Comey refuses to testify to Congress, Grassley says McCabe pleads Fifth Amendment
Fired FBI Director James Comey refused to appear before Congress on Monday to talk about his handling of the Clinton email investigation, and his fired deputy, Andrew McCabe, asserted his Fifth Amendment rights against self-incrimination, Sen. Charles E. Grassley said.
Former Attorney General Loretta Lynch also declined to show up for a major hearing where the Senate Judiciary Committee was looking into the inspector general’s report detailing major bungles in Mr. Comey’s handling of the Clinton investigation.
Mr. Comey’s lawyer said he was out of the country — though Mr. Grassley, committee chairman, said he saw Mr. Comey was in Iowa over the weekend, visiting a key state in presidential campaigning.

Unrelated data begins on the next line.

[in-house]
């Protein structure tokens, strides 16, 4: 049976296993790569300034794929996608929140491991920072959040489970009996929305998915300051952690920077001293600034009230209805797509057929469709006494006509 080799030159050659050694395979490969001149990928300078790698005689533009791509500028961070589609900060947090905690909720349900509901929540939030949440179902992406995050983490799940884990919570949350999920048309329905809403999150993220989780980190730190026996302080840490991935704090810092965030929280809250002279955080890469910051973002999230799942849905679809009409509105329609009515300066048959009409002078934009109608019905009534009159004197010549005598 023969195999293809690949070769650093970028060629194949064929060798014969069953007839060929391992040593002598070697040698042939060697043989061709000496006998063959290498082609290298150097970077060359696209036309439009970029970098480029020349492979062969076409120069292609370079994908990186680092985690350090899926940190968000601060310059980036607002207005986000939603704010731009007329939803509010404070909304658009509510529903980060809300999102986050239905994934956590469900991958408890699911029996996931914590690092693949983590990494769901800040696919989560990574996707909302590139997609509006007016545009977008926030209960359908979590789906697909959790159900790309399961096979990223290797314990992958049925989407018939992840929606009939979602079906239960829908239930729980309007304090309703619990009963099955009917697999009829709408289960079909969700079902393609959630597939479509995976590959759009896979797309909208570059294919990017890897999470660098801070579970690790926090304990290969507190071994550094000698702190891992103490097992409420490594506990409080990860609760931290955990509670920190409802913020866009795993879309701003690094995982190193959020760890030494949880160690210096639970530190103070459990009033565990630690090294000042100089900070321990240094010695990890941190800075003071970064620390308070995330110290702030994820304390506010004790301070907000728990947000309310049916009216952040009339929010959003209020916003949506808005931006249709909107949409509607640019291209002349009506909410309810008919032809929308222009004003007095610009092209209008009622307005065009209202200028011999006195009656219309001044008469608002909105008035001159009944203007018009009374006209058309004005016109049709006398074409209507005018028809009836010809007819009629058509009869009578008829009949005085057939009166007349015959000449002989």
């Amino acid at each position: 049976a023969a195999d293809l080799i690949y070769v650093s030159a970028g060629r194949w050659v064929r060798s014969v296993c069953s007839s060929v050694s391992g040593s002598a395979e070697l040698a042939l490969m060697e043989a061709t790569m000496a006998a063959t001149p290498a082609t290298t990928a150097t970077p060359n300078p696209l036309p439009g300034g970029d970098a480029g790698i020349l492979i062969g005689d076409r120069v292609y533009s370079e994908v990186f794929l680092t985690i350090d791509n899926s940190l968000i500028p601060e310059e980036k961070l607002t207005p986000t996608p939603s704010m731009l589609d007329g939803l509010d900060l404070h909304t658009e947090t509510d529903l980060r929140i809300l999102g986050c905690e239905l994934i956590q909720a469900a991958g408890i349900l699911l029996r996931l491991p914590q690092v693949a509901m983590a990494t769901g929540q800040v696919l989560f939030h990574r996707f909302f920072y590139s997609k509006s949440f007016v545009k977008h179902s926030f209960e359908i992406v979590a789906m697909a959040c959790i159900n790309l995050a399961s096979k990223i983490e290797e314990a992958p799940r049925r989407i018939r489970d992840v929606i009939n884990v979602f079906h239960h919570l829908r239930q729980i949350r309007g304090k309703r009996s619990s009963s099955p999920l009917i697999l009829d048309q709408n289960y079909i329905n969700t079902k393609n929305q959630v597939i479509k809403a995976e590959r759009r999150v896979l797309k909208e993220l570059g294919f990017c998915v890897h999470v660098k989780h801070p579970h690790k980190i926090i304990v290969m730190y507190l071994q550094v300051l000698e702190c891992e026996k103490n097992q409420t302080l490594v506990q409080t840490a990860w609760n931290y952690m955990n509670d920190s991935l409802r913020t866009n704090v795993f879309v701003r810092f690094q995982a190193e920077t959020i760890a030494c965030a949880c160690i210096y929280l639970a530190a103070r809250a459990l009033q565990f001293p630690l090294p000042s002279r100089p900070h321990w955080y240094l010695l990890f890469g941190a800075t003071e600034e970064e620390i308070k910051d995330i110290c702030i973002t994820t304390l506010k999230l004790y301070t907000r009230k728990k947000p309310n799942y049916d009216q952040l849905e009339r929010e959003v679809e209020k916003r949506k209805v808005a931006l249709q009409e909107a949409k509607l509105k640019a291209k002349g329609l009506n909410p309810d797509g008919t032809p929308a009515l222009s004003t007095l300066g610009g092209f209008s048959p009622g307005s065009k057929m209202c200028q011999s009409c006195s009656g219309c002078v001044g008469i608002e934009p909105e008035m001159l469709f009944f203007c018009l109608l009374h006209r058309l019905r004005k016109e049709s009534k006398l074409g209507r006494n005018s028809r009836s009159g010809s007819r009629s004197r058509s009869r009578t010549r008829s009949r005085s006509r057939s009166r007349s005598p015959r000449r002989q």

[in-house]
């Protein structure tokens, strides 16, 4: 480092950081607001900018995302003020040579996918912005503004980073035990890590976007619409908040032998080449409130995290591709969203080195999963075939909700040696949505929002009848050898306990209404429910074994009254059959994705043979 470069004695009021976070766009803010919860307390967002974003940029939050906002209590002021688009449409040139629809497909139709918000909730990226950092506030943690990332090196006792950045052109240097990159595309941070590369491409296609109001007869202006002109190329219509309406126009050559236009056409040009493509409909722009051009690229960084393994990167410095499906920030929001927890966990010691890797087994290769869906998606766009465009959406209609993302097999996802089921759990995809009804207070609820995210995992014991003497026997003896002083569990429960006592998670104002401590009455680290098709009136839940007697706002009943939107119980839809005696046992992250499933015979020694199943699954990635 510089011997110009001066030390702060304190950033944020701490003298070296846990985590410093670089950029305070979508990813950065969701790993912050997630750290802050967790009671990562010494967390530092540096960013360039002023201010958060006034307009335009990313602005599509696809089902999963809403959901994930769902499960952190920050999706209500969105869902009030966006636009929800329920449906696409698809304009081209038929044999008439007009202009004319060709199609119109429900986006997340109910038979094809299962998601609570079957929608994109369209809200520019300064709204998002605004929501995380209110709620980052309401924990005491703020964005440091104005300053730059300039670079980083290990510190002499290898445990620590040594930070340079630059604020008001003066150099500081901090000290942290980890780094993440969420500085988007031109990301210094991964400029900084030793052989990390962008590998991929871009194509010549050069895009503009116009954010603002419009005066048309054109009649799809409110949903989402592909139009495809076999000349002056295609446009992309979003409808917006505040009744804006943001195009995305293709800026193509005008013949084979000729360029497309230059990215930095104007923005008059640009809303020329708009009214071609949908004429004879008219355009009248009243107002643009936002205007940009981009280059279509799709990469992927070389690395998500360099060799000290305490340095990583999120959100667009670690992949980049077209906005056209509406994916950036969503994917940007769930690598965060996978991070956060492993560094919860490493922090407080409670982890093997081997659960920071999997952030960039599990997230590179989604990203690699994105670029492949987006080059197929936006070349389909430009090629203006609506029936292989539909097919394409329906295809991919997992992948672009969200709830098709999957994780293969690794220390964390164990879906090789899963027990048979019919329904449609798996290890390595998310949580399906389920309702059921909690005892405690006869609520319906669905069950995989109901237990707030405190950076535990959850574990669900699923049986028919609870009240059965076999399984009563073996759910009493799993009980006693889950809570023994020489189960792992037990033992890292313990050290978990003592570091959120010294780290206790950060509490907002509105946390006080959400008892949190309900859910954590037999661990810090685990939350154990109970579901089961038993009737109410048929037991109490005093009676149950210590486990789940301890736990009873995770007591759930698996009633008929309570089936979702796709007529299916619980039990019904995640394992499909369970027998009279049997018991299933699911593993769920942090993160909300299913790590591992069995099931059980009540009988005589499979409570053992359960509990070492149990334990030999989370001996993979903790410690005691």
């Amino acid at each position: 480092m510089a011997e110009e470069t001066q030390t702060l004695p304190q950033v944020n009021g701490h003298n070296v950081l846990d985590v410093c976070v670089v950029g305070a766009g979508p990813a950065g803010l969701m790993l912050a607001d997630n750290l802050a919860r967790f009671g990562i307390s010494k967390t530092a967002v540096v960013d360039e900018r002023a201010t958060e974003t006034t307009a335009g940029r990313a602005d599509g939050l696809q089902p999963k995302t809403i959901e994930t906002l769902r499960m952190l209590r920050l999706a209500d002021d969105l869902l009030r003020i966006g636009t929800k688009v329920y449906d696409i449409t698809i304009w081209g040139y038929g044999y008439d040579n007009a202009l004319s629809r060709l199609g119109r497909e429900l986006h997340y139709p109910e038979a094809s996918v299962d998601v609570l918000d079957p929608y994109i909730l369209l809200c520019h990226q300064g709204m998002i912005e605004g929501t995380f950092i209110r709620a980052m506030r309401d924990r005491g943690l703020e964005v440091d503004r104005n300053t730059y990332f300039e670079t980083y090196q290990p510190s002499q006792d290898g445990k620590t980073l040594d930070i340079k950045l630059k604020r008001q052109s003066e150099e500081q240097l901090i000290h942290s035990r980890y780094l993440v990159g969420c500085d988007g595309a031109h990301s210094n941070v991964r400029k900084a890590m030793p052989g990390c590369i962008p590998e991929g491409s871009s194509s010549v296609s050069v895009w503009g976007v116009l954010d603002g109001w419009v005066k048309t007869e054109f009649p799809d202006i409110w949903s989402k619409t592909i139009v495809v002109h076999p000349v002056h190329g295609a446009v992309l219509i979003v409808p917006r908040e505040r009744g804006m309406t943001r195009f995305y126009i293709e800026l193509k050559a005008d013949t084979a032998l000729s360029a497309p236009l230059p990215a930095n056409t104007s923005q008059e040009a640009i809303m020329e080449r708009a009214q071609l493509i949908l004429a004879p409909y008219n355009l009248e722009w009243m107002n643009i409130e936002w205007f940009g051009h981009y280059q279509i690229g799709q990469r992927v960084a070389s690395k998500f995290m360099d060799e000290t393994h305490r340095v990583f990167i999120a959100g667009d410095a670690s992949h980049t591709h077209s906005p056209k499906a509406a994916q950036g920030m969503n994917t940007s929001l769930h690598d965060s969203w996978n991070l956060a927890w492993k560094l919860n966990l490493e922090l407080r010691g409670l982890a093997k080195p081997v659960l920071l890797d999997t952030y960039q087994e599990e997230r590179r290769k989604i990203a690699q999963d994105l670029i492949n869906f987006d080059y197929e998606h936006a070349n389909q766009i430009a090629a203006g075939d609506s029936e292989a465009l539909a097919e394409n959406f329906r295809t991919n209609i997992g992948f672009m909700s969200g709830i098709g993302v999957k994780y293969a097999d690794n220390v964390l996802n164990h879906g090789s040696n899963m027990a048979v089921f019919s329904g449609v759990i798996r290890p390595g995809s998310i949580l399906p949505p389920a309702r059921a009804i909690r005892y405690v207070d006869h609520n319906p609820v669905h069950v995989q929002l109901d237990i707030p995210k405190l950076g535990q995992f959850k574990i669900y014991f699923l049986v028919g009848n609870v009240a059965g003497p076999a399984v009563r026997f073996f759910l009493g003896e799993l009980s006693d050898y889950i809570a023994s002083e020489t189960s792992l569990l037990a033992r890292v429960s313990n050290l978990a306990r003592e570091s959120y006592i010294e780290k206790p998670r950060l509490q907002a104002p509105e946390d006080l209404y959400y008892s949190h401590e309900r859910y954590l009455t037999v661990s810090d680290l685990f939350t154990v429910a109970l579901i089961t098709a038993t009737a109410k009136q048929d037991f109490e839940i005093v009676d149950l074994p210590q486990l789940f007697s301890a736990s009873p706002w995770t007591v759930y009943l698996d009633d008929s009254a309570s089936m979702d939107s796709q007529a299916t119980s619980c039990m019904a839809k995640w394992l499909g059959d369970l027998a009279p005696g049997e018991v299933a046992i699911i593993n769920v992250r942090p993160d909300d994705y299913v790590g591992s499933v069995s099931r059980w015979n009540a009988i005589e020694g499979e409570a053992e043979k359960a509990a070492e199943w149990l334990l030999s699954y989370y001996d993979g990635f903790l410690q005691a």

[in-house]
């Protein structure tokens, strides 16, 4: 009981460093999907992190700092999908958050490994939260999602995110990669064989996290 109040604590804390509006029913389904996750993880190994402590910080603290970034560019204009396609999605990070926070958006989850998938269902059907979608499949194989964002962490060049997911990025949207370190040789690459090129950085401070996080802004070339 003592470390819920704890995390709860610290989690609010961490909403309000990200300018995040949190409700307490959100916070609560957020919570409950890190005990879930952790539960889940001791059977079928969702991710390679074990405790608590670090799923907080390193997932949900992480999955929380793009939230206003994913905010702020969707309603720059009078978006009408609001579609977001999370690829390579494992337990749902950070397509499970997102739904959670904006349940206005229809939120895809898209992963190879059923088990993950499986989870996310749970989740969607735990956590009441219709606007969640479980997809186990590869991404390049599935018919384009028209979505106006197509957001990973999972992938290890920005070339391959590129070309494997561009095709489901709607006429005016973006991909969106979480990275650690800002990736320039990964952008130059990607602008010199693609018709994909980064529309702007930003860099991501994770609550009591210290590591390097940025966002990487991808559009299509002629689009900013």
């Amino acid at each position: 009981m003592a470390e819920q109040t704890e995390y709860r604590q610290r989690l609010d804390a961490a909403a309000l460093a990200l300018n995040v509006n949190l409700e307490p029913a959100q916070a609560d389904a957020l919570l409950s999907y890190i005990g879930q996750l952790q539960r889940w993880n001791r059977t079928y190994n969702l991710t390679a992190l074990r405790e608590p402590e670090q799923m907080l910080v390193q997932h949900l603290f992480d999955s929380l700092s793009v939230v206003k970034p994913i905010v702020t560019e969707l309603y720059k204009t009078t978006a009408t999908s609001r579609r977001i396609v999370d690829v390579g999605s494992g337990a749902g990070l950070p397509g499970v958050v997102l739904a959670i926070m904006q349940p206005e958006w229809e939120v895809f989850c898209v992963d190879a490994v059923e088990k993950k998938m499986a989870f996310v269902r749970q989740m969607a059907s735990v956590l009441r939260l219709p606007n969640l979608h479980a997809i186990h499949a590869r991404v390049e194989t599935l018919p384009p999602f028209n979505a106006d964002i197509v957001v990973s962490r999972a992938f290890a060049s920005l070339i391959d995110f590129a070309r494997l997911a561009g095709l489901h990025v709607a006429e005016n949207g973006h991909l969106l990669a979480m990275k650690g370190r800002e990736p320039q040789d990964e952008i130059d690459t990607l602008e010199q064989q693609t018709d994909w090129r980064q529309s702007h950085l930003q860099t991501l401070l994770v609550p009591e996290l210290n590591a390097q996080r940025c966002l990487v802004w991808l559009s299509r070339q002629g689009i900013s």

“He has time for book tours and television interview, but apparently no time to assist this committee,” Mr. Grassley, an Iowa Republican, said.
He said he had sought to compel the three to show up to testify, but Sen. Dianne Feinstein, California Democrat, blocked him. Under committee rules, the ranking Democrat must agree with the chairman in order to issue a subpoena.
Mr. McCabe was fired for what the Justice Department said was freelance leaking to the press.
Mr. McCabe contends Mr. Comey was aware of Mr. McCabe’s communications with the press — a statement Mr. Comey disagrees with.
During Monday’s hearing with the inspector general and current FBI Director Christopher Wray, Sen. Ted Cruz wanted to know who was lying.
“One or the other is not telling the truth. I don’t know which one,” he said.
Mr. Wray declined to answer, saying it would trample on an ongoing investigation — though he wouldn’t say what that investigation is.
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